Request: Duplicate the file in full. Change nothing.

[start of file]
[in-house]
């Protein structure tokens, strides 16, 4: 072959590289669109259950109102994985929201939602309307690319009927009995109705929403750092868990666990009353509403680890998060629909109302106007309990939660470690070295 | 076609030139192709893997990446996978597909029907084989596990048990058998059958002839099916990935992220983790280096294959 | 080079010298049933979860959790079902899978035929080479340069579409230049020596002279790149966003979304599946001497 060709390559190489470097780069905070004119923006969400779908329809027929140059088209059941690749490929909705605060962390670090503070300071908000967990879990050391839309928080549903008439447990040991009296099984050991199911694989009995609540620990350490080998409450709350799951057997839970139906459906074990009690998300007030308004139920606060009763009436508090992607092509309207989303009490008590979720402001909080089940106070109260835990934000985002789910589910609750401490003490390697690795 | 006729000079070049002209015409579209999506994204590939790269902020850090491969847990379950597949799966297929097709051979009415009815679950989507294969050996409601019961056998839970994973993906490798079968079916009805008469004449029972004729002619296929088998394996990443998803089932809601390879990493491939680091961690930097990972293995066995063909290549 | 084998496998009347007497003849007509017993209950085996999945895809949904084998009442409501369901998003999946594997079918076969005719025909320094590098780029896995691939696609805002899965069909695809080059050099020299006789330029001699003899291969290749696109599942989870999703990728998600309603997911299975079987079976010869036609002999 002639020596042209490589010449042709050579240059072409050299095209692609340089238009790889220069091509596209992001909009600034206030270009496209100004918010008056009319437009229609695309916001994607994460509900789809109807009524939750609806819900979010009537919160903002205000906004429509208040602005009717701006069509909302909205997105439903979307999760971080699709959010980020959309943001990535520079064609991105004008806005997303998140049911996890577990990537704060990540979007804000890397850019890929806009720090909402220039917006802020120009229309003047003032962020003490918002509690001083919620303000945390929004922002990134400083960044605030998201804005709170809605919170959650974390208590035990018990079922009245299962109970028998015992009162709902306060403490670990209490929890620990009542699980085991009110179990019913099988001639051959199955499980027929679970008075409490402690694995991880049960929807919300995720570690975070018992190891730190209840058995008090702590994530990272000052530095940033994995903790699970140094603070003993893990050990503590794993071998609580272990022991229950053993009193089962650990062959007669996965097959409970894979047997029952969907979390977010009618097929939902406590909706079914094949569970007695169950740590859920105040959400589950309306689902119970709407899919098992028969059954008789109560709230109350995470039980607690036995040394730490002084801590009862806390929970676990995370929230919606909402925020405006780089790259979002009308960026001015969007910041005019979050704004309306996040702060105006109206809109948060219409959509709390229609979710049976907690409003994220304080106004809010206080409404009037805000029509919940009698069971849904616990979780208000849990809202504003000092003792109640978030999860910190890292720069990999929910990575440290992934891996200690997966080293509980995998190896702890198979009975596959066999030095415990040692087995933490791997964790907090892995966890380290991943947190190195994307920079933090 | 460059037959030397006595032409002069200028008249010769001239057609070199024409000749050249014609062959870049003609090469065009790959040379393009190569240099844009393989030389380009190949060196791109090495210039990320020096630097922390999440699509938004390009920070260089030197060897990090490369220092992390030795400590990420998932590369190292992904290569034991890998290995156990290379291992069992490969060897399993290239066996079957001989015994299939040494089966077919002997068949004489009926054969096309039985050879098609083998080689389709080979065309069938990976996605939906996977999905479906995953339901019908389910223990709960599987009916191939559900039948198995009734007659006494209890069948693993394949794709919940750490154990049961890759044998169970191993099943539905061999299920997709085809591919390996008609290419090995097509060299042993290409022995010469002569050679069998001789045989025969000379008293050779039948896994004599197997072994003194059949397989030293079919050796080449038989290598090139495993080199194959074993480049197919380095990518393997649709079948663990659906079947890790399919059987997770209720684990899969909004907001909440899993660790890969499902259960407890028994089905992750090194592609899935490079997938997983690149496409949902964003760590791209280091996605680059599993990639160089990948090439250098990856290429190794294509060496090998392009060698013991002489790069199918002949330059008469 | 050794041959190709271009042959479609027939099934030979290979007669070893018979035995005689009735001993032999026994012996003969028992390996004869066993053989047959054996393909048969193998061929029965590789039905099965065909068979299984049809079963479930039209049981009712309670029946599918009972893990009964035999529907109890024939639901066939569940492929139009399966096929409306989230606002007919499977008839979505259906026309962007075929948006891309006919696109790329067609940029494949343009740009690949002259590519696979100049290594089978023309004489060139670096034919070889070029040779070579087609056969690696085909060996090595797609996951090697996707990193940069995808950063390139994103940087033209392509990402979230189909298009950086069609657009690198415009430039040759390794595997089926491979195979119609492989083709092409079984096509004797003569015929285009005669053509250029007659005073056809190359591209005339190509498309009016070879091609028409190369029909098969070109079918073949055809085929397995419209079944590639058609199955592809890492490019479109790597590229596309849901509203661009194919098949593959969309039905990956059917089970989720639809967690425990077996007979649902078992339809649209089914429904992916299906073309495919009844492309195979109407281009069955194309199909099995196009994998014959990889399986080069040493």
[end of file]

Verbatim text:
[in-house]
């Protein structure tokens, strides 16, 4: 072959590289669109259950109102994985929201939602309307690319009927009995109705929403750092868990666990009353509403680890998060629909109302106007309990939660470690070295 | 076609030139192709893997990446996978597909029907084989596990048990058998059958002839099916990935992220983790280096294959 | 080079010298049933979860959790079902899978035929080479340069579409230049020596002279790149966003979304599946001497 060709390559190489470097780069905070004119923006969400779908329809027929140059088209059941690749490929909705605060962390670090503070300071908000967990879990050391839309928080549903008439447990040991009296099984050991199911694989009995609540620990350490080998409450709350799951057997839970139906459906074990009690998300007030308004139920606060009763009436508090992607092509309207989303009490008590979720402001909080089940106070109260835990934000985002789910589910609750401490003490390697690795 | 006729000079070049002209015409579209999506994204590939790269902020850090491969847990379950597949799966297929097709051979009415009815679950989507294969050996409601019961056998839970994973993906490798079968079916009805008469004449029972004729002619296929088998394996990443998803089932809601390879990493491939680091961690930097990972293995066995063909290549 | 084998496998009347007497003849007509017993209950085996999945895809949904084998009442409501369901998003999946594997079918076969005719025909320094590098780029896995691939696609805002899965069909695809080059050099020299006789330029001699003899291969290749696109599942989870999703990728998600309603997911299975079987079976010869036609002999 002639020596042209490589010449042709050579240059072409050299095209692609340089238009790889220069091509596209992001909009600034206030270009496209100004918010008056009319437009229609695309916001994607994460509900789809109807009524939750609806819900979010009537919160903002205000906004429509208040602005009717701006069509909302909205997105439903979307999760971080699709959010980020959309943001990535520079064609991105004008806005997303998140049911996890577990990537704060990540979007804000890397850019890929806009720090909402220039917006802020120009229309003047003032962020003490918002509690001083919620303000945390929004922002990134400083960044605030998201804005709170809605919170959650974390208590035990018990079922009245299962109970028998015992009162709902306060403490670990209490929890620990009542699980085991009110179990019913099988001639051959199955499980027929679970008075409490402690694995991880049960929807919300995720570690975070018992190891730190209840058995008090702590994530990272000052530095940033994995903790699970140094603070003993893990050990503590794993071998609580272990022991229950053993009193089962650990062959007669996965097959409970894979047997029952969907979390977010009618097929939902406590909706079914094949569970007695169950740590859920105040959400589950309306689902119970709407899919098992028969059954008789109560709230109350995470039980607690036995040394730490002084801590009862806390929970676990995370929230919606909402925020405006780089790259979002009308960026001015969007910041005019979050704004309306996040702060105006109206809109948060219409959509709390229609979710049976907690409003994220304080106004809010206080409404009037805000029509919940009698069971849904616990979780208000849990809202504003000092003792109640978030999860910190890292720069990999929910990575440290992934891996200690997966080293509980995998190896702890198979009975596959066999030095415990040692087995933490791997964790907090892995966890380290991943947190190195994307920079933090 | 460059037959030397006595032409002069200028008249010769001239057609070199024409000749050249014609062959870049003609090469065009790959040379393009190569240099844009393989030389380009190949060196791109090495210039990320020096630097922390999440699509938004390009920070260089030197060897990090490369220092992390030795400590990420998932590369190292992904290569034991890998290995156990290379291992069992490969060897399993290239066996079957001989015994299939040494089966077919002997068949004489009926054969096309039985050879098609083998080689389709080979065309069938990976996605939906996977999905479906995953339901019908389910223990709960599987009916191939559900039948198995009734007659006494209890069948693993394949794709919940750490154990049961890759044998169970191993099943539905061999299920997709085809591919390996008609290419090995097509060299042993290409022995010469002569050679069998001789045989025969000379008293050779039948896994004599197997072994003194059949397989030293079919050796080449038989290598090139495993080199194959074993480049197919380095990518393997649709079948663990659906079947890790399919059987997770209720684990899969909004907001909440899993660790890969499902259960407890028994089905992750090194592609899935490079997938997983690149496409949902964003760590791209280091996605680059599993990639160089990948090439250098990856290429190794294509060496090998392009060698013991002489790069199918002949330059008469 | 050794041959190709271009042959479609027939099934030979290979007669070893018979035995005689009735001993032999026994012996003969028992390996004869066993053989047959054996393909048969193998061929029965590789039905099965065909068979299984049809079963479930039209049981009712309670029946599918009972893990009964035999529907109890024939639901066939569940492929139009399966096929409306989230606002007919499977008839979505259906026309962007075929948006891309006919696109790329067609940029494949343009740009690949002259590519696979100049290594089978023309004489060139670096034919070889070029040779070579087609056969690696085909060996090595797609996951090697996707990193940069995808950063390139994103940087033209392509990402979230189909298009950086069609657009690198415009430039040759390794595997089926491979195979119609492989083709092409079984096509004797003569015929285009005669053509250029007659005073056809190359591209005339190509498309009016070879091609028409190369029909098969070109079918073949055809085929397995419209079944590639058609199955592809890492490019479109790597590229596309849901509203661009194919098949593959969309039905990956059917089970989720639809967690425990077996007979649902078992339809649209089914429904992916299906073309495919009844492309195979109407281009069955194309199909099995196009994998014959990889399986080069040493």